Welcome to Discovery Park – the chronicle of my increasingly frustrated attempt to listen to every album on Rolling Stone's Top 500 Albums of all-time list, is available now on Amazon Uk, Amazon.com, iBooks, Kobo, and many more.
This week has utterly killed me; a combination of a desperately unwanted deathly illness from the kids and a week of ridiculous stress at the job thing. Oh, and one of the kids being bloody inconsiderate in his own illness and waking me up every night. All of which has somewhat robbed me of the enthusiasm I’ve had for the last few weeks, where I have been bounding towards my inevitable career as a multimillion selling author with all the joys of Autumn. I’m just hoping that it’s all getting out of my system ahead of NaNoWriMo. I did manage to attend a writing group though, which was lovely as usual. It’s such a joy to sit around with fellow writers and chat writing, even if it’s only to be in a room with people who don’t roll their eyes when you start talking about the world you’re creating.
Writers love talking to other writers, we fire off each other. This is why I really love the infrequent catch ups with my writing group, the lengthy discussions on my online writing group and listening to writing podcasts like The Creative Penn and the Self-Publishing Podcast. It’s also why at the moment, this blog is pretty much me writing about writing. It helps me to stay focused, stay motivated, but most importantly it helps me order things in my head, work through my thoughts on how to approach things.
I’m not sure how helpful it is to anyone else (my guess is not a lot), but until I start to really try to build my ‘brand’ for readers, I guess it’s what I’m going to be doing. All the literature I’ve read says that the worst way to market yourself as an writer is to talk to other writers, but this blog has existed for over a decade now in one form or another as a way of getting my thoughts out without any grand scheme or over-arching theme, and what I’m largely thinking about right now is writing.
I’m no authority, I’m an unpublished wannabe, and if you are following this blog trying to gain knowledge on how to become a millionaire author, then sorry, I’ve got nothing for you. But perhaps what I can give an insight to is the process of trying to write, of trying to follow my dreams. You’ll be able to follow along as I creep closer and closer to the realisation in my fifties that I’ve wasted my life chasing unicorns. I jest.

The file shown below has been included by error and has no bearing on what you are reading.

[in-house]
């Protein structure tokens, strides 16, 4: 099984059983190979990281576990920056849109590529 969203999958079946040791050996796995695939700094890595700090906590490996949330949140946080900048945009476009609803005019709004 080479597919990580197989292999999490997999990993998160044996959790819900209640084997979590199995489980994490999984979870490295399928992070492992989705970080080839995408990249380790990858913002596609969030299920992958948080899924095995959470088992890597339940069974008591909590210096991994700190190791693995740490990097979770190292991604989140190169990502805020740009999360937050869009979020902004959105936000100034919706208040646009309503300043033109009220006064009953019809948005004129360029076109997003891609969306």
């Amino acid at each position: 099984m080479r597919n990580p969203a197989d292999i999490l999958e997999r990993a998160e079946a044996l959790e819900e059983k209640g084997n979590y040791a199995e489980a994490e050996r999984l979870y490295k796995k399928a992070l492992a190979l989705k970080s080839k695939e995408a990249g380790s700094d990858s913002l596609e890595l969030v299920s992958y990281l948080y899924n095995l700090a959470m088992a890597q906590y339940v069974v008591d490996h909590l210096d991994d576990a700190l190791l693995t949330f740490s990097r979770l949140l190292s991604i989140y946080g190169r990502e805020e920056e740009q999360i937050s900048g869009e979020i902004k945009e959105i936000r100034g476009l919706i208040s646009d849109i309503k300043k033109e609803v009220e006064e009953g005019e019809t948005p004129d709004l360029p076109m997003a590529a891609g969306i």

There are three books on Self-Publishing that I’ve had on my Amazon wish list for a while now, cued to sit there eternally while I wait for that mythical day when I might have enough money to actually procure them. The books are Let’s Get Digital by David Gaughran, How To Market a Book by Joanna Penn and Write, Publish, Repeat by Johnny B. Truant and Sean Platt with David Wright (the Self-Publishing Podcast guys). All of them are considered experts in the field of self-publishing, all of them having worked in this area for years, getting increasingly successful through sheer hard work (and a fair bit of talent, of course.) I figured that between the three books it’d cover pretty much everything I’d need to know about the market I’m getting into.
Imagine my delight, then, to find a post on Joanna’s blog this morning that the authors have teamed up to bundle all three books together, and at the ridiculous price of 79p for all three books. I may have actually done a merry little dance. So if that’s your kind of thing, head here to find out more about it.
So yesterday I had the bad stuff (update, seems having a swanky job title helps, my case has been escalated to someone whose surname is the same as that on the side of the hotel so maybe I’ll get something back after all) so now for some good stuff. Our house in a state of renewal right now. We live in a rented house that we’ve been in for a good few years now, and it’s starting to show the stresses and strains of rented accommodation that hasn’t been spruced up in a while. Last September we reported to the estate agents that nominally run the property that we needed new flooring in the bathroom and the kitchen and now, just a mere 9 months later, the work is being done. It only took endless emails back and forth, threatening legal actions and the eventual withholding of rent to get there. The upside to the saga is that because they’ve left it so long we’re actually getting a completely refitted bathroom.